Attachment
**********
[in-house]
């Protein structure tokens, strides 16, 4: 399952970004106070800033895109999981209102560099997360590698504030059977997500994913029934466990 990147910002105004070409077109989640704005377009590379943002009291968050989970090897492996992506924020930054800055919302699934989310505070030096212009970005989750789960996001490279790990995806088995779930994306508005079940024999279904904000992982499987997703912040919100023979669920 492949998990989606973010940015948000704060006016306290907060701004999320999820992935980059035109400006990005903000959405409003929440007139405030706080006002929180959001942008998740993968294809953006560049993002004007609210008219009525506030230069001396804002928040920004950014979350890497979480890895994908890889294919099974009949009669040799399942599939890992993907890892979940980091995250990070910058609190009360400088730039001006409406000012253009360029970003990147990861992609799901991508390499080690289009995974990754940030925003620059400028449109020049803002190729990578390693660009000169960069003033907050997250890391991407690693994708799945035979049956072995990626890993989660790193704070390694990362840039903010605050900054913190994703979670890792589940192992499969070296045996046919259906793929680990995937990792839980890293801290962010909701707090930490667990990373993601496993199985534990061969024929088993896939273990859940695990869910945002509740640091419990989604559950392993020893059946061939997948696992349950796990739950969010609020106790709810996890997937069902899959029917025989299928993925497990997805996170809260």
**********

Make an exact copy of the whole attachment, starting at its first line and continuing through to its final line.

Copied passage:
[in-house]
């Protein structure tokens, strides 16, 4: 399952970004106070800033895109999981209102560099997360590698504030059977997500994913029934466990 990147910002105004070409077109989640704005377009590379943002009291968050989970090897492996992506924020930054800055919302699934989310505070030096212009970005989750789960996001490279790990995806088995779930994306508005079940024999279904904000992982499987997703912040919100023979669920 492949998990989606973010940015948000704060006016306290907060701004999320999820992935980059035109400006990005903000959405409003929440007139405030706080006002929180959001942008998740993968294809953006560049993002004007609210008219009525506030230069001396804002928040920004950014979350890497979480890895994908890889294919099974009949009669040799399942599939890992993907890892979940980091995250990070910058609190009360400088730039001006409406000012253009360029970003990147990861992609799901991508390499080690289009995974990754940030925003620059400028449109020049803002190729990578390693660009000169960069003033907050997250890391991407690693994708799945035979049956072995990626890993989660790193704070390694990362840039903010605050900054913190994703979670890792589940192992499969070296045996046919259906793929680990995937990792839980890293801290962010909701707090930490667990990373993601496993199985534990061969024929088993896939273990859940695990869910945002509740640091419990989604559950392993020893059946061939997948696992349950796990739950969010609020106790709810996890997937069902899959029917025989299928993925497990997805996170809260």